laboratory

Reporting Laboratory Injuries to OSHA

Operational-OSHA requires employers to track certain work place injuries such as splashes or needle sticks on OSHA 300 series logs. Currently these logs are kept on site and not sent to OSHA unless requested. Beginning January 2017, OSHA will require electronic submission of these forms annually. Employers with greater than 250 employees will submit form 300, 300A and 301. Employers with less staff will only need to submit form 300A. The injury data could be posted to the OSHA website.

Edition 10: Inventory Control

laboratory professionals services elitech

Monitoring laboratory reagents and supplies is an important aspect of maintaining an efficient laboratory. Lapses in available reagents and supplies can cause delayed test results. There are also increased costs due to expedited shipping charges. Cost savings can be realized by consolidating orders and cutting down the number of orders that have to be shipped in a given month.  Delays in testing can create sample integrity problems for tests that have limited stability. Revenue can also be lost if samples need to be sent to a reference lab and are not able to be billed.   For all these reasons Total Lab Care has put together a Materials Management policy and procedure that you might find helpful to control your laboratories inventory.

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Edition 10: Inventory Control

Monitoring laboratory reagents and supplies is an important aspect of maintaining an efficient laboratory. Lapses in available reagents and supplies can cause delayed test results. There are also increased costs due to expedited shipping charges. Cost savings can be realized by consolidating orders and cutting down the number of orders that have to be shipped in a given month.  Delays in testing can create sample integrity problems for tests that have limited stability. Revenue can also be lost if samples need to be sent to a reference lab and are not able to be billed.   For all these reasons Total Lab Care has put together a Materials Management policy and procedure that you might find helpful to control your laboratories inventory…(Read More Here)

The 2015 MLO annual salary survey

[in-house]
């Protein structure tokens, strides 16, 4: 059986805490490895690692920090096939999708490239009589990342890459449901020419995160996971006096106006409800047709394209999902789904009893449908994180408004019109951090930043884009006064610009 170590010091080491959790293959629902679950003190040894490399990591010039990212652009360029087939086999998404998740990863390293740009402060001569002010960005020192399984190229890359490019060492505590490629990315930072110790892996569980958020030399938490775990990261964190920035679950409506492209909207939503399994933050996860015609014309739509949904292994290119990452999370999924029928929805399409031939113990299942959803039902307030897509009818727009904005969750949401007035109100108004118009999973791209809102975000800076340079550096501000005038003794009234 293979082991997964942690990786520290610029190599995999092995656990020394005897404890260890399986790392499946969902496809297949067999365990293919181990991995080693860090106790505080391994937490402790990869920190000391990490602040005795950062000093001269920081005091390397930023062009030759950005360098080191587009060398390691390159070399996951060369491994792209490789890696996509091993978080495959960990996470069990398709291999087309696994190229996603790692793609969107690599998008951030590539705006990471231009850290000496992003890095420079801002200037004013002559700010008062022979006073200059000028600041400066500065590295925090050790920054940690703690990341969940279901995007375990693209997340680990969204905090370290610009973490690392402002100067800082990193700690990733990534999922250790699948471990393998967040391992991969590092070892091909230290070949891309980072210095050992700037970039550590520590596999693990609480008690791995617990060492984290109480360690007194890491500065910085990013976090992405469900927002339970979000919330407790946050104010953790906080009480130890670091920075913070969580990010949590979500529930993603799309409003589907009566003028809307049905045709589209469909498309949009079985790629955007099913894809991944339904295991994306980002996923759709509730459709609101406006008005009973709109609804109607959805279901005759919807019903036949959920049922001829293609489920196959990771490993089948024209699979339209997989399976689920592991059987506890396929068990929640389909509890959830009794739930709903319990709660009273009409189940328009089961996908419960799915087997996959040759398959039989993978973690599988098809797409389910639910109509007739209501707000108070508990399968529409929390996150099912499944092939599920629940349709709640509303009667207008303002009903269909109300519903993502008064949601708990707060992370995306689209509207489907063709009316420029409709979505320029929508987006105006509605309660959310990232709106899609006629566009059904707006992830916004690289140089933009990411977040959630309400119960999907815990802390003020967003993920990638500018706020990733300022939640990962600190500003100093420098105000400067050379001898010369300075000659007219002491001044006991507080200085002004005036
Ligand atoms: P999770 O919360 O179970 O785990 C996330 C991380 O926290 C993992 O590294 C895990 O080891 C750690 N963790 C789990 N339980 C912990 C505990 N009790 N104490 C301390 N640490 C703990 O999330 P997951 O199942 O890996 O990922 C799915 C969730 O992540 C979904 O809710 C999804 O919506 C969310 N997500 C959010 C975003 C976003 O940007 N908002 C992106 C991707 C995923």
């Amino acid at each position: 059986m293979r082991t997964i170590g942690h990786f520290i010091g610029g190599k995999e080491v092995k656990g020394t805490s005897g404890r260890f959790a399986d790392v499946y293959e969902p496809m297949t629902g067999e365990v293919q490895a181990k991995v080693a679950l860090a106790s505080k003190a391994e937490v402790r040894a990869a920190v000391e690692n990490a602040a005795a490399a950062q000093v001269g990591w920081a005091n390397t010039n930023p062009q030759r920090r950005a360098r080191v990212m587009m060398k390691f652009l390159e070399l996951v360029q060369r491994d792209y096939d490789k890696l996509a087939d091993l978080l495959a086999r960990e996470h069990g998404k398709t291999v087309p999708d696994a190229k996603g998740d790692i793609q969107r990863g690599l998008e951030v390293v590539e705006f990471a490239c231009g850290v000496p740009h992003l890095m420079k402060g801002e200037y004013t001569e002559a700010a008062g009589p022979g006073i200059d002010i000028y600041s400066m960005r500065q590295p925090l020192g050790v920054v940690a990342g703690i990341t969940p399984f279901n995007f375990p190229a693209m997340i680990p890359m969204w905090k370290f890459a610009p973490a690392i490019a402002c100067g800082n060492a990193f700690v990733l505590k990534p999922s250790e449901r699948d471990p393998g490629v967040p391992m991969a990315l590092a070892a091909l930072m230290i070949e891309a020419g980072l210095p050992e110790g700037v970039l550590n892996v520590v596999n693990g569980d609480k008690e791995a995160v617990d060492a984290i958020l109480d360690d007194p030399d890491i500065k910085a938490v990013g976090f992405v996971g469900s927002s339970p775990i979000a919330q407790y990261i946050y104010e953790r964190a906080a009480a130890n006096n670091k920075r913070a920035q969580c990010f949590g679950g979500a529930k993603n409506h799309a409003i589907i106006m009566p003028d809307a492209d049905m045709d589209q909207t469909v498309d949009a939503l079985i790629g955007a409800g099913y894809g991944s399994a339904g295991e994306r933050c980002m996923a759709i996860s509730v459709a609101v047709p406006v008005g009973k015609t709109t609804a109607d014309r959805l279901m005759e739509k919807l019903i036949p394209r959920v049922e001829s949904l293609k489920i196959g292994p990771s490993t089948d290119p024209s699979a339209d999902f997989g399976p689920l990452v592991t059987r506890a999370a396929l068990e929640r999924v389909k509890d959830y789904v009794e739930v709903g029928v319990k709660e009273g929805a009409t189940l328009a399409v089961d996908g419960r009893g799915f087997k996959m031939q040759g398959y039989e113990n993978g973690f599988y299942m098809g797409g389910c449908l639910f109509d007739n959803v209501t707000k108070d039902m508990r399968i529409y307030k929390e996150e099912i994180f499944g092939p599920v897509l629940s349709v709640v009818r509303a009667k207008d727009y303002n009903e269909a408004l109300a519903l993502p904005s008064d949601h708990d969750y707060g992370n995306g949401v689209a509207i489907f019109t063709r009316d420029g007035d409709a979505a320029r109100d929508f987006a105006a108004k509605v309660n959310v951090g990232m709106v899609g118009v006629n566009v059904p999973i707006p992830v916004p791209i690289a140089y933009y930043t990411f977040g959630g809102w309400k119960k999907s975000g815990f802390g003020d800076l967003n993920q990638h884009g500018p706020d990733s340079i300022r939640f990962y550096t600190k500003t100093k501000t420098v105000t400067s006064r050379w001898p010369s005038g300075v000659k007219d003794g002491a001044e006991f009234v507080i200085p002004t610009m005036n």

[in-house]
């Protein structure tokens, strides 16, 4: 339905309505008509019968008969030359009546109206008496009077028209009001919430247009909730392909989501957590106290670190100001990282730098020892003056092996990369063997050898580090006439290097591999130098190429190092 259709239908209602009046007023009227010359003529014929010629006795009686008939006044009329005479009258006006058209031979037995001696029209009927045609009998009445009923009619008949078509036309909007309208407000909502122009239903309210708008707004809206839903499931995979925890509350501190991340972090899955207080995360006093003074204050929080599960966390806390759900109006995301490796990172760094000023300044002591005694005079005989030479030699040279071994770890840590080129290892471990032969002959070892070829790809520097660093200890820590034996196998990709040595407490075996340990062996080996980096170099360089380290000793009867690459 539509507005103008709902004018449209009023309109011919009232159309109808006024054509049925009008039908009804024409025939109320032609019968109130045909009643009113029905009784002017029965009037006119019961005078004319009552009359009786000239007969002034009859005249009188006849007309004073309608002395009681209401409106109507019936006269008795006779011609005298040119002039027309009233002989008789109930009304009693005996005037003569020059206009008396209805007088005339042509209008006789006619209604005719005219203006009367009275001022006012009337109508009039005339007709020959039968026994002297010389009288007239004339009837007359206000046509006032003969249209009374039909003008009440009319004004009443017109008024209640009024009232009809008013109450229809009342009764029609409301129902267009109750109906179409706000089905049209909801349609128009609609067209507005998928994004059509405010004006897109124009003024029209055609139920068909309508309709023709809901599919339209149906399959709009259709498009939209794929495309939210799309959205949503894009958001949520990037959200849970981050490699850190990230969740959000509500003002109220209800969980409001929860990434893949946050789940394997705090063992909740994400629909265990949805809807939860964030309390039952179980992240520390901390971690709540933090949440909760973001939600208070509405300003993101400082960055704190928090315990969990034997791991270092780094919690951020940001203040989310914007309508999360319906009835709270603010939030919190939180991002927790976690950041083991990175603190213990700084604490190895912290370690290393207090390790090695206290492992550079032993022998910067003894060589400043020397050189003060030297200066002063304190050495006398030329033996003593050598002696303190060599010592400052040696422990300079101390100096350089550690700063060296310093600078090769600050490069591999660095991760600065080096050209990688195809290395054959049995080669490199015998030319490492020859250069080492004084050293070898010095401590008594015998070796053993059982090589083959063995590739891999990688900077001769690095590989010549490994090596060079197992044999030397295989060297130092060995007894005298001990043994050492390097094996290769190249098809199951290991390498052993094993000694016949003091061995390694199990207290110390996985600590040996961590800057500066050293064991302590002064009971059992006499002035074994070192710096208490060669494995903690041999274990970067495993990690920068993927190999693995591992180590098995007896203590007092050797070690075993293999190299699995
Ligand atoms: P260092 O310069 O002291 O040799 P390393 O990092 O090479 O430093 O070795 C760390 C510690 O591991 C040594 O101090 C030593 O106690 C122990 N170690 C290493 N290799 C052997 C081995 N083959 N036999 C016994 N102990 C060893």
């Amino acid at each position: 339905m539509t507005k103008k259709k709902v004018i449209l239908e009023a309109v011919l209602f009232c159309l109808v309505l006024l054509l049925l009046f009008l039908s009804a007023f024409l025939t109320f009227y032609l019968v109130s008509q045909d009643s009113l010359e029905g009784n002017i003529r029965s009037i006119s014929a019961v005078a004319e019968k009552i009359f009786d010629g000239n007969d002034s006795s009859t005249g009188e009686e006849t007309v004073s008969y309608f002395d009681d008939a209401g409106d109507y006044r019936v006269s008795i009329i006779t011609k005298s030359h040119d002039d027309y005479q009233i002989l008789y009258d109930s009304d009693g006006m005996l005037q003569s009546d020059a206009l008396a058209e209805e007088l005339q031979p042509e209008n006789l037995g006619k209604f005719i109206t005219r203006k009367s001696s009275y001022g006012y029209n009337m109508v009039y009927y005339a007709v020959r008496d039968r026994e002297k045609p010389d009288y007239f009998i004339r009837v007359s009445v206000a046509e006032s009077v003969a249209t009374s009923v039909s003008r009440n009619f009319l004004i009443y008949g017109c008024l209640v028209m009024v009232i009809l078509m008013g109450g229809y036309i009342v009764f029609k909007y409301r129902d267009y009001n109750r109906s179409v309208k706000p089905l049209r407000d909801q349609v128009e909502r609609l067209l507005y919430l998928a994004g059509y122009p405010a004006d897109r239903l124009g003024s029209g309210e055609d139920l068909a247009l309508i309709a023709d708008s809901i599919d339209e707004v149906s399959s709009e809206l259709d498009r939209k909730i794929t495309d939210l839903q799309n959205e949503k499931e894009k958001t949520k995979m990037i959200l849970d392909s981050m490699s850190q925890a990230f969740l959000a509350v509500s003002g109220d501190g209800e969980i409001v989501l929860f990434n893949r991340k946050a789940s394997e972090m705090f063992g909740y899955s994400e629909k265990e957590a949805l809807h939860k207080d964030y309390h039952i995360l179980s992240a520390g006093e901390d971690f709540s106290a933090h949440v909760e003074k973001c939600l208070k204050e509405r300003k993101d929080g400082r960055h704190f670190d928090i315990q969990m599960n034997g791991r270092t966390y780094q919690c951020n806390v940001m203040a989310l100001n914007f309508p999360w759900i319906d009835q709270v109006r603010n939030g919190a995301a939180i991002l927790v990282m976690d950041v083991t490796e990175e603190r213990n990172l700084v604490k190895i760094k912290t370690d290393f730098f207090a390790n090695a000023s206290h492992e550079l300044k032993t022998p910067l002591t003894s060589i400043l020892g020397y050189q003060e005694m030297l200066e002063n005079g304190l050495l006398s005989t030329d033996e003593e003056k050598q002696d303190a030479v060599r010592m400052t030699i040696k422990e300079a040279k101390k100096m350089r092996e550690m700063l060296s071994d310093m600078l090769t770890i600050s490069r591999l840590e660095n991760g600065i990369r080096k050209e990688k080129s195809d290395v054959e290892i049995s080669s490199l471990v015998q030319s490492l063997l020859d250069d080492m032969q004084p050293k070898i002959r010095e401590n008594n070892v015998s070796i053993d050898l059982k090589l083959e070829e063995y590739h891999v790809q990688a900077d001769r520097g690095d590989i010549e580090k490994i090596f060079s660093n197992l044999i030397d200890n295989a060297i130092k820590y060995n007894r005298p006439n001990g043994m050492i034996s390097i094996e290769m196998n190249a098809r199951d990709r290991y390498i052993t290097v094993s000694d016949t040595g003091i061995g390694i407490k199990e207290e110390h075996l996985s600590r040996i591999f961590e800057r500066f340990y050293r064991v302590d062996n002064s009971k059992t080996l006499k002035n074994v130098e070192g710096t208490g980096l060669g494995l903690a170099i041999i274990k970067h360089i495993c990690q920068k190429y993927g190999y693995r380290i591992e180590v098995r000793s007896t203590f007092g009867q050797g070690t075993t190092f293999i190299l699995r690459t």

That’s the message the clinical lab got this past year, either explicitly or by implication—and come to think of it, it’s the same one lab directors have been hearing for a while. Belt-tightening has been the order of the day, and will continue to be.

But so are exciting new assays and approaches, new possibilities in automation, the continuing emergence of molecular diagnostics and personalized medicine, and new quality assurance, reimbursement, and regulatory models that present opportunities as well as challenges for the clinical lab. It is an exciting time for the industry, one of increasing professionalism and vitality. The 2015 MLO salary survey presents a snapshot of that time, and of the current state of the clinical lab. Like all snapshots, it has limitations, but it captures a moment, providing a picture of the realities of the laboratory profession today and of trends that can be clearly observed and, perhaps, seen coming from a distance.

The average salary as reported by the 2015 survey is $80,985. This represents an increase from the 2014 reported average of $71,086. The average salary of a female in the industry is $75,535, which is 21,004 less than the average male compensation of $96,539.  Just over 69 percent of survey respondents are lab professionals in a hospital lab setting. The largest number of respondents (28.9%) are associated with laboratories with ten or fewer employees, followed by 24.8% who work in labs that employ between 21 and 50…  (Read More Here)

lab-ask laboratory professionals salary survey by MLO

Source of the image: MLO

Transition from EQC to IQCP: What it means to Physician Office Laboratories

On January 1, 2014, the Centers for Medicare and Medicaid Services (CMS) implemented a new alternative Quality Control (QC) option for non-waived laboratory testing. CLIA laboratories can now begin to voluntarily transition away from Equivalent Quality Control (EQC) and begin using either the default CLIA Quality Control (QC) requirement, or the new option called the Individualized Quality Control Plan (IQCP). Physician Office Laboratories (POLs) will now have to determine if IQCP is the right choice for them.

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